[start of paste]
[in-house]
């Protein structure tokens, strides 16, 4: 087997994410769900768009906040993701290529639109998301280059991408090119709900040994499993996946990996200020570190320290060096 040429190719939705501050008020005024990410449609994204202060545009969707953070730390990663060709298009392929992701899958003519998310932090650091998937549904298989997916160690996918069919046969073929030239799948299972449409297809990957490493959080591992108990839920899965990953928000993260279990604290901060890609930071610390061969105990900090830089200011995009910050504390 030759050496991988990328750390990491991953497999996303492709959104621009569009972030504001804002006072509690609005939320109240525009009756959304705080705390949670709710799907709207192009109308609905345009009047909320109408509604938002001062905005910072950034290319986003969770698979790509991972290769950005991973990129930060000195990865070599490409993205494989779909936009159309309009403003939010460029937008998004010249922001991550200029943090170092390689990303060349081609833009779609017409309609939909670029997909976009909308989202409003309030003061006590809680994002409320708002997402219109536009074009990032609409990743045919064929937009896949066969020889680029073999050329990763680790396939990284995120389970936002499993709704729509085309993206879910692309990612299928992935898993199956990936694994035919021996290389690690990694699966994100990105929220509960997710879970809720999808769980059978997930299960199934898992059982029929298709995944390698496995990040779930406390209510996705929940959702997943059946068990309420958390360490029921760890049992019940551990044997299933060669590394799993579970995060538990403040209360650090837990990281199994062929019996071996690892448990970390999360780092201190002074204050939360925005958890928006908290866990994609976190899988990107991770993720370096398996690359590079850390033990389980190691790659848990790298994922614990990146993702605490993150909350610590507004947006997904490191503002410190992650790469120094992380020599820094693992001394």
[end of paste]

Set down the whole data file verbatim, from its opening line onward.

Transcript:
[in-house]
């Protein structure tokens, strides 16, 4: 087997994410769900768009906040993701290529639109998301280059991408090119709900040994499993996946990996200020570190320290060096 040429190719939705501050008020005024990410449609994204202060545009969707953070730390990663060709298009392929992701899958003519998310932090650091998937549904298989997916160690996918069919046969073929030239799948299972449409297809990957490493959080591992108990839920899965990953928000993260279990604290901060890609930071610390061969105990900090830089200011995009910050504390 030759050496991988990328750390990491991953497999996303492709959104621009569009972030504001804002006072509690609005939320109240525009009756959304705080705390949670709710799907709207192009109308609905345009009047909320109408509604938002001062905005910072950034290319986003969770698979790509991972290769950005991973990129930060000195990865070599490409993205494989779909936009159309309009403003939010460029937008998004010249922001991550200029943090170092390689990303060349081609833009779609017409309609939909670029997909976009909308989202409003309030003061006590809680994002409320708002997402219109536009074009990032609409990743045919064929937009896949066969020889680029073999050329990763680790396939990284995120389970936002499993709704729509085309993206879910692309990612299928992935898993199956990936694994035919021996290389690690990694699966994100990105929220509960997710879970809720999808769980059978997930299960199934898992059982029929298709995944390698496995990040779930406390209510996705929940959702997943059946068990309420958390360490029921760890049992019940551990044997299933060669590394799993579970995060538990403040209360650090837990990281199994062929019996071996690892448990970390999360780092201190002074204050939360925005958890928006908290866990994609976190899988990107991770993720370096398996690359590079850390033990389980190691790659848990790298994922614990990146993702605490993150909350610590507004947006997904490191503002410190992650790469120094992380020599820094693992001394």